Has There Been A “Nuclear Incident” In The Arctic?
Increased levels of radioactive iodine isotopes have been detected across Europe, and now the deployment of the Air Force’s WC-135 “Constant Phoenix” atmosphere-sniffing jet has deepened the mystery.
By Tyler Rogoway / February 19, 2017
There have been rumblings regarding some sort of nuclear incident—or possibly incidents—in the Arctic over the last month. Multiple reports, some of them from official monitoring organizations, have reported iodine 131—a radioactive isotope often associated with nuclear fission—has been detected via air sampling stations throughout the region.
The first detection of the isotope came during the second week of January, via an air sampling station located in Svanhovd, on Norway’s border with Russia’s Kola Peninsula. Within days, air sampling stations as far south as Spain also detected the presence of small amounts of the isotope. The fact that iodine-131 has a half-life of just eight days would point to the release occurring just days earlier, and not being a remnant of a past nuclear event.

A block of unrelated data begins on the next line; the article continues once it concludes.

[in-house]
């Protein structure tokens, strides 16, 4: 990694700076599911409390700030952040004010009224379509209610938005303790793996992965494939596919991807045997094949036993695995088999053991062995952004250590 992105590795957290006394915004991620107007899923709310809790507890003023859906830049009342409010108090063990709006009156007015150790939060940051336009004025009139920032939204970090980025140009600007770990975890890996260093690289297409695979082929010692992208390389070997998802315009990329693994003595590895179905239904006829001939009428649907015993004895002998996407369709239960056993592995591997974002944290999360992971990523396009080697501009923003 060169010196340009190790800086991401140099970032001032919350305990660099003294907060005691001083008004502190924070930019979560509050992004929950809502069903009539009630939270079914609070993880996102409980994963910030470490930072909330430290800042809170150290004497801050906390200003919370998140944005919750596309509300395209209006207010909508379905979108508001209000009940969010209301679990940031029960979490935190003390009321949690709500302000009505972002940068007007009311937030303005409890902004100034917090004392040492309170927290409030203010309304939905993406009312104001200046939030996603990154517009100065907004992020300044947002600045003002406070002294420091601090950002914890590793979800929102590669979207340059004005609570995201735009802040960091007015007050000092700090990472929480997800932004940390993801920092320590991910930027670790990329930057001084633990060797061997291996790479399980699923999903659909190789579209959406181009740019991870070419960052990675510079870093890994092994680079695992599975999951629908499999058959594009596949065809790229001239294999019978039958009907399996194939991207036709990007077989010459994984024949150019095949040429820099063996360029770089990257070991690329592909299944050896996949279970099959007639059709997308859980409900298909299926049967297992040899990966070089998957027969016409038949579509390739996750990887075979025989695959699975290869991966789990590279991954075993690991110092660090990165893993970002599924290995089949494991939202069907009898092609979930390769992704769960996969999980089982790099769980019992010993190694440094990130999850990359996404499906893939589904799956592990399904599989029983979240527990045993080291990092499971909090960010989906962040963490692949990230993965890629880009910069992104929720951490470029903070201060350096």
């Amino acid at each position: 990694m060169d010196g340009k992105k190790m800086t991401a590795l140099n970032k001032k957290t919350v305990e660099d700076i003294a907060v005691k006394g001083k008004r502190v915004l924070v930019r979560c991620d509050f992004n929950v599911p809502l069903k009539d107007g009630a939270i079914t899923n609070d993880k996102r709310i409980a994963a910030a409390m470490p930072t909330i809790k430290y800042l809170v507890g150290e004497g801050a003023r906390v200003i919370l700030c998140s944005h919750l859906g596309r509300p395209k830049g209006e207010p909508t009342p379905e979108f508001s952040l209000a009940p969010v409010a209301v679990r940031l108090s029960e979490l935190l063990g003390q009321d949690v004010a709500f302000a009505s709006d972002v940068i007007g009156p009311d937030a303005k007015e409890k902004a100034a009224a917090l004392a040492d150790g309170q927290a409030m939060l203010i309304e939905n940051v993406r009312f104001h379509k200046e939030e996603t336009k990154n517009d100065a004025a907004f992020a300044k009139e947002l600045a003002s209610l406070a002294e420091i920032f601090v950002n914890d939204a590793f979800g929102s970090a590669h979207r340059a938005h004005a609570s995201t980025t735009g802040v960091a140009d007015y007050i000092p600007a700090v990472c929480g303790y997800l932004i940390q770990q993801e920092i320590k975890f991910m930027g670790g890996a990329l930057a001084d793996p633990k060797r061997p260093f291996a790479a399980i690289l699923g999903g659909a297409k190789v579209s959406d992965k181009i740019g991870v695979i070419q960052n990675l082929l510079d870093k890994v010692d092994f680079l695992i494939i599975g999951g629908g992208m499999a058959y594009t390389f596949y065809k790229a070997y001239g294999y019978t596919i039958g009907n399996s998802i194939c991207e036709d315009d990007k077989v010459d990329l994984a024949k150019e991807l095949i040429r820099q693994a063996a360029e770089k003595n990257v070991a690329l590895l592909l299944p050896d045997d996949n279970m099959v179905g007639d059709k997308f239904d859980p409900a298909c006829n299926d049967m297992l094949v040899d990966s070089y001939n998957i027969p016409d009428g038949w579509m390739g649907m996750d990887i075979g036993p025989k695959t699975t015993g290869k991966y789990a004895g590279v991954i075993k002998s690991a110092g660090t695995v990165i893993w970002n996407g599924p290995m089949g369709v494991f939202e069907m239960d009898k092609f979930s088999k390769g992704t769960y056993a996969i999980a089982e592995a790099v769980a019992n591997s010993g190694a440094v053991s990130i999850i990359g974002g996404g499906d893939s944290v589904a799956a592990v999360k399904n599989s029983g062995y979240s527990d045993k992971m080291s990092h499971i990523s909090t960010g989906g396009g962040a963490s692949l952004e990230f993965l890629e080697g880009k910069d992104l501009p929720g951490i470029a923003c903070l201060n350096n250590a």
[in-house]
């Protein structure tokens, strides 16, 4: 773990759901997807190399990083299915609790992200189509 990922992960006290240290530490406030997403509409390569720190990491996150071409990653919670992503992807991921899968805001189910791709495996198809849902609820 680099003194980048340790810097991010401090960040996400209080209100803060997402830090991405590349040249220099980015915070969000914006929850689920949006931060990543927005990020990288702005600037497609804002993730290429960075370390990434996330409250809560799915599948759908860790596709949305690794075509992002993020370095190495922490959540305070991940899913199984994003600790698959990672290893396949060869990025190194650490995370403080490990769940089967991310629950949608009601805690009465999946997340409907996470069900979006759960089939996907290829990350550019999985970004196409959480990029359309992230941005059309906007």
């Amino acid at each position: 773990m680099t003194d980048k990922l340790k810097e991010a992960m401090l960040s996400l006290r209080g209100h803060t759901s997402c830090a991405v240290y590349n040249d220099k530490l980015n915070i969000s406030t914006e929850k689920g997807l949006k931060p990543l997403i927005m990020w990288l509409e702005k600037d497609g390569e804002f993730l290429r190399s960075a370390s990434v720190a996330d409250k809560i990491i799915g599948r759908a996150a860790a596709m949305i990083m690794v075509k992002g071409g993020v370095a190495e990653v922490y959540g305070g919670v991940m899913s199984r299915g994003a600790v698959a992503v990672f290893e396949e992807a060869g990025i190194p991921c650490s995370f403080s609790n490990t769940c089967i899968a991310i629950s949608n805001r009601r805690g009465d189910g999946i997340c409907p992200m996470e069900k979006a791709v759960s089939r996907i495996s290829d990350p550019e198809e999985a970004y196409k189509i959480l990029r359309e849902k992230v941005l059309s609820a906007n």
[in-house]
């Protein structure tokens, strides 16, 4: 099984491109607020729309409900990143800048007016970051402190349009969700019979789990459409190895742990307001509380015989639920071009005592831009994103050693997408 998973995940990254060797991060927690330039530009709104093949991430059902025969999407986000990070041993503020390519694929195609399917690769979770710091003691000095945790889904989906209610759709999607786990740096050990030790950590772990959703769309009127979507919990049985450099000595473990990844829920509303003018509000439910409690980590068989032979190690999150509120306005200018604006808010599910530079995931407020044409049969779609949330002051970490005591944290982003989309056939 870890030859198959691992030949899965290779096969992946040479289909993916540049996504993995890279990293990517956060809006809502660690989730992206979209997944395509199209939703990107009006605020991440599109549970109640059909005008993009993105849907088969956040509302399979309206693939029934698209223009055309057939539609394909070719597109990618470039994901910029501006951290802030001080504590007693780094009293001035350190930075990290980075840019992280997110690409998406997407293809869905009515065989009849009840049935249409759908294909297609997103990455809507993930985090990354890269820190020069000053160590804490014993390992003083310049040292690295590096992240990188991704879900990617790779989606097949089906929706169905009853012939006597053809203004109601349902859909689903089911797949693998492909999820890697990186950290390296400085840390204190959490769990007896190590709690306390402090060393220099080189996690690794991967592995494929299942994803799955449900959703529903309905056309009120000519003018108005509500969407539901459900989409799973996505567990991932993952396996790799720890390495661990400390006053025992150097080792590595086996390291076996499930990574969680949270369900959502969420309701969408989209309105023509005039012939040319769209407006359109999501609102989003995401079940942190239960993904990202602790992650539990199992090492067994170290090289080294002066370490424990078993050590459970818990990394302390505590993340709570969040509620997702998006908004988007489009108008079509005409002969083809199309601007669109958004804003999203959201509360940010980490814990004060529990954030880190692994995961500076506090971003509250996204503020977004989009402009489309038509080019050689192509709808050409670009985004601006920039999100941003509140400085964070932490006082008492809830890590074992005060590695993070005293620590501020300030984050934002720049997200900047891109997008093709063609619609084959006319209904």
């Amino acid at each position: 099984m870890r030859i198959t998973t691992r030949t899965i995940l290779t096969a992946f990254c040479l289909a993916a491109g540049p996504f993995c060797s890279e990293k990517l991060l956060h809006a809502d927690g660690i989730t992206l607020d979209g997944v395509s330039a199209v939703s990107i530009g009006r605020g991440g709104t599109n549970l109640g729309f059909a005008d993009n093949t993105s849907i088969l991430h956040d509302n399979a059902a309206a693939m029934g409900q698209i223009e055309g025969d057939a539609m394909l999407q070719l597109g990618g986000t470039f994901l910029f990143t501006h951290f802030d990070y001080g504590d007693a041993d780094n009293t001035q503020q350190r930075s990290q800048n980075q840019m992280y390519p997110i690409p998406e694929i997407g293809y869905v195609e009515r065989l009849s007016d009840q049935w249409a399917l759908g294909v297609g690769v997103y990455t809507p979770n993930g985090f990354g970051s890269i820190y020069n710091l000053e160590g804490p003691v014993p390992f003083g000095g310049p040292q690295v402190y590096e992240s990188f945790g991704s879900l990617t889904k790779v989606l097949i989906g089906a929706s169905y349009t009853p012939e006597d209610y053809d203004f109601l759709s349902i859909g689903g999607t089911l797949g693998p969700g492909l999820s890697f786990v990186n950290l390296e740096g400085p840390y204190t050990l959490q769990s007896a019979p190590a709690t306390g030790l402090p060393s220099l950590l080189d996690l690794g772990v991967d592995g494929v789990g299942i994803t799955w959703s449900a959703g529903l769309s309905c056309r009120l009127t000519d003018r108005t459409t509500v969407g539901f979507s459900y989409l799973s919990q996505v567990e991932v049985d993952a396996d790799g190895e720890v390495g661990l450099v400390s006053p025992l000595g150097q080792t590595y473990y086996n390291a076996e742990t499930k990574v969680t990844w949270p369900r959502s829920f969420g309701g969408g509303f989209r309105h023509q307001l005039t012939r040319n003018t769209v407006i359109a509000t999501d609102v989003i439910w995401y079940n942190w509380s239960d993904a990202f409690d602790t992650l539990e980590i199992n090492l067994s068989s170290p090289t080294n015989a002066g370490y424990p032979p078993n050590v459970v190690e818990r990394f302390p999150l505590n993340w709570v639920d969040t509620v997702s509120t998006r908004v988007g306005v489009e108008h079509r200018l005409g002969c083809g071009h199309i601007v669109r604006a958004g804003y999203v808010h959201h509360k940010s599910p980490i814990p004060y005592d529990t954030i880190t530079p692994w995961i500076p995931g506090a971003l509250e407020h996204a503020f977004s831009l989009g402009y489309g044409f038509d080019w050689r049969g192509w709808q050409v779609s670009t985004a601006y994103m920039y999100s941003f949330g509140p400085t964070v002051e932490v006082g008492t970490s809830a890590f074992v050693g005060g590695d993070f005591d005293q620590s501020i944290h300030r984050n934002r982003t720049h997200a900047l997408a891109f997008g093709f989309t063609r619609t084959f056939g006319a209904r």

Because of the low levels of concentration, there is no health risk to the public or the environment, at least on a wide scale. By comparison, these recent measurements are roughly 1/1000th the size of what was detected during the Fukushima incident and 1/1,000,000th the concentration found in the nuclear tainted cloud that washed across Europe following the Chernobyl disaster.
Iodine 131 levels monitored across Europe last month (IRIN graphic):
After weeks without answers, the story seemed to pass as a peculiarity, not nearly an unprecedented one at that, until Friday when the US dispatched its WC-135 Constant Phoenix atmospheric testing aircraft to Europe without explanation. The highly unique aircraft are specifically designed to respond to nuclear incidents—especially those that include the detonation of nuclear warheads.
By sampling the air over wide areas and at altitude, the aircraft can provide critical data to better understand the “signature” of a radiation release. During nuclear tests, this can help scientists define what type of weapon was detonated, and, in conjunction with other data, how large the blast was. They can also be used to measure the effects and scale of other radiological events, like the meltdown of nuclear plants. For instance, the WC-135s went to work following the 2011 earthquake that resulted in the meltdown of Japan’s Fukushima nuclear power plant......................